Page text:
Of course! Finding Joy and living life is healthy. Laughter s the best medicine at times. Life maybe suffering, yet the medicine of the Buddha Dharma remind us returns us to a better state of being.
Fun and laughter are also central to the story of Maitreya, A future Buddha, as taught in Mahayana literature. When Buddhism first entered China, several transformations of the Indian teachings took place and one of these changes concerned the role of Maitreya. Maitreya became Mi-Lo-Fu, the Laughing Buddha. In Buddhist art he is often portrayed as a lovable, pot-bellied, figure with jovial features. In Japan he became known as Hotei, and his image can now be found in souvenir shops almost anywhere. Even those who know nothing of Buddhist mythology and folklore may believe that gently rubbing his belly can bring good luck.
With the image of the Laughing Buddha as my point of departure, I would like to explore the part that humor can play in living the spiritual life. I am going to suggest that humor can, in the context of spiritual practice, be used as a kind of upaya, a skillful means, to help us towards enlightenment. Joy and laughter provide us with a wonderful opportunity to challenge the assumed sovereignty of the ego.
From a Buddhist point of view, what we call our sense of ‘ego’ is a social fiction, a fabrication of the mind that is continually reinforced by society and its systems. When we observe ‘it’ closely we soon discover that the ego is actually quite selective and can never be a true reflection of our total conscious experience. Another way of understanding this is to see the ego as a mental engine, a collage of acceptable views, opinions, thoughts and feelings. On careful reflection (through the practice of meditation), what we refer to as ‘I’ or ‘me’ turns out to be nothing more than an imaginary apex of control around which all our thoughts, words and deeds revolve. The aim of Buddhist practice in general, and of methods of meditation in particular, is to help us realize that, in reality, we can open ourselves to life without this illusion of being outside of everything.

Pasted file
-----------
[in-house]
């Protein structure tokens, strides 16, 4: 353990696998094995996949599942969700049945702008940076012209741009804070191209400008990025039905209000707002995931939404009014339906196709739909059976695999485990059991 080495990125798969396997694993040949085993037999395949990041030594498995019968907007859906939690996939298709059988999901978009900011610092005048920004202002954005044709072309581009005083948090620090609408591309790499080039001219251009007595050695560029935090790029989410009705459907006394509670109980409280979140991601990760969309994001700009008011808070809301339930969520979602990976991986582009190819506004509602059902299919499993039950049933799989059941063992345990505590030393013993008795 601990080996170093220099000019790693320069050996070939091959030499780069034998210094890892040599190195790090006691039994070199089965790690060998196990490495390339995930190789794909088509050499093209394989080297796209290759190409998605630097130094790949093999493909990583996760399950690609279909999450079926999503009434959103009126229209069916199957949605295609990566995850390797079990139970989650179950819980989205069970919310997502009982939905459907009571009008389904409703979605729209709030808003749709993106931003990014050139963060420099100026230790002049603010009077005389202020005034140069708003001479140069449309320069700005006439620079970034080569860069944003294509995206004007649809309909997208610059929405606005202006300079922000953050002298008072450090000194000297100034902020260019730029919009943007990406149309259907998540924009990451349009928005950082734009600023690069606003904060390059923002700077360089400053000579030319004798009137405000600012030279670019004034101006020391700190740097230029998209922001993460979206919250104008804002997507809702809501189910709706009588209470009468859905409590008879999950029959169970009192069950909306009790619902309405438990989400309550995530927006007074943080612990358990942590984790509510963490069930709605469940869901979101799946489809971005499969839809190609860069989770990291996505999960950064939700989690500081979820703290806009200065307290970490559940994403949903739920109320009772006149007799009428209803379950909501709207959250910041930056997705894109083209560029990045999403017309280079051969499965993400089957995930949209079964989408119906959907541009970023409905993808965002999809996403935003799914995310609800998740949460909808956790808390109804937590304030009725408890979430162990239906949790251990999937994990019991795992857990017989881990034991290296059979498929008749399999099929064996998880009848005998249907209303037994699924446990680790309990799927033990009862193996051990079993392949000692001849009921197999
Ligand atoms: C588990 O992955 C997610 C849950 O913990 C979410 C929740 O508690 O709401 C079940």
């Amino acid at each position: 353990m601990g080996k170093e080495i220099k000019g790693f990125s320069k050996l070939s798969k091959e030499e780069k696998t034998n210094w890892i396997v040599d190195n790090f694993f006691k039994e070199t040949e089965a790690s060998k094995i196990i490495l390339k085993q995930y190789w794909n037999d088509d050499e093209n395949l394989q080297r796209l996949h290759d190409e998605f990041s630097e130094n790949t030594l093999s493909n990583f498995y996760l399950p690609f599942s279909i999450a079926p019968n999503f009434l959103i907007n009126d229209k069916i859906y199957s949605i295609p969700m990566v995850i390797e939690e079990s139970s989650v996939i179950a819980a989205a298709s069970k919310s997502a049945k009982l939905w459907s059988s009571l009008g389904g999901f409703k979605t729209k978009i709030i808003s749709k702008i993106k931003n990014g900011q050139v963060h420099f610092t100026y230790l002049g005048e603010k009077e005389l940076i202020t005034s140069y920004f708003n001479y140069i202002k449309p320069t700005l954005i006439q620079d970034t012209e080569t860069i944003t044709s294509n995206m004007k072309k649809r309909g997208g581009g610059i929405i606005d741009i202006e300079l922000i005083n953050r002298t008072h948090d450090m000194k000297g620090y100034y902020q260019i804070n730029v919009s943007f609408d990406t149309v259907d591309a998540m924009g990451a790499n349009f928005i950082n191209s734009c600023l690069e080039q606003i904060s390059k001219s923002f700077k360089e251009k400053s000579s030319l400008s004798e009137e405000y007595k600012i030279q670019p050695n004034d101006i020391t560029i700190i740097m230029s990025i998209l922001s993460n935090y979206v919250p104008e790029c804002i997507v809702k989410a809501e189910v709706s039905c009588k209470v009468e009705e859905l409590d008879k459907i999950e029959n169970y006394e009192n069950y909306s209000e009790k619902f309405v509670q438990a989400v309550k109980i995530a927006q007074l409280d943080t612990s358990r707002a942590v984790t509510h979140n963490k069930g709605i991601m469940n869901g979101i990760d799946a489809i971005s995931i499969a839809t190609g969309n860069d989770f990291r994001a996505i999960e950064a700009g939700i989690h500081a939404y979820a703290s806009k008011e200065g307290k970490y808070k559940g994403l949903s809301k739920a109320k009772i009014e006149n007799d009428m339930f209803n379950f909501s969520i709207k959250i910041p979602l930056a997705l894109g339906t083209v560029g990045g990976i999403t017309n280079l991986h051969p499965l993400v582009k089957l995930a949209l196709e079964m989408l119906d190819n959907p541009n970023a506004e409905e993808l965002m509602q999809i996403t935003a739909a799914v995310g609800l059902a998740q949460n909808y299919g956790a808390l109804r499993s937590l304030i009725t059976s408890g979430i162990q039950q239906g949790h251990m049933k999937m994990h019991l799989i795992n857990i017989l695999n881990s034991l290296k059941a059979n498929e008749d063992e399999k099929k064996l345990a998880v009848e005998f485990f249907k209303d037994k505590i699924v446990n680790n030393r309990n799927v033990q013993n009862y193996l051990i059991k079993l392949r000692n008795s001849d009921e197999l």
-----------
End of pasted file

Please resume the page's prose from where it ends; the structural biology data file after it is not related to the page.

I have been involved with Buddhist over 30 and I always run into deeply serious people who take themselves too seriously. Me and a friends would spend time laughing and lampooning some people we would meet. The humor would have meant we would have been fined by the FCC if we where on the radio.
Peter McGraw Phd says:
“Humor appears to help people’s psychological and physical well-being – for example, helping folks cope with stress and adversity. Humor even seems to help people grieve:
I believe they are relevant to the assumption that a Buddhism will have psychological benefits for those who embrace it. This article therefore provides a review of empirical studies of the psychological benefits of humor in order to answer the question whether a belief that embraces humor is likely to have psychological benefits and, if so, what these might be.
Tom Robbins: “Humor has done more for anyone then any Religion.”
Not completely true, but I see what he means. While some religions have scary lessons, Buddhism doesn’t use fear to motivate people. Buddhism is about liberation of the mind.
“Thousands of candles can be lighted from a single candle, and the life of the candle will not be shortened. Happiness never decreases by being shared.
We are shaped by our thoughts; we become what we think.
When the mind is pure, joy follows like a shadow that never leaves.”
There are two kinds of happiness, mental happiness and outer happiness. Outer happiness comes through meeting with an external object, and is transitory. Mental happiness comes about through the Nembutsu and positive thought, it is stable and does suffering. One cannot be happy if one does not have mental happiness, no matter how abundant the external sources of outer happiness are, but if one is truly happy in ones mind, then one can unaffected by outer problems.
Of Course the is Sulhavati “The Happy Land” Also, Land of Bliss. Bliss can should contain much laughter.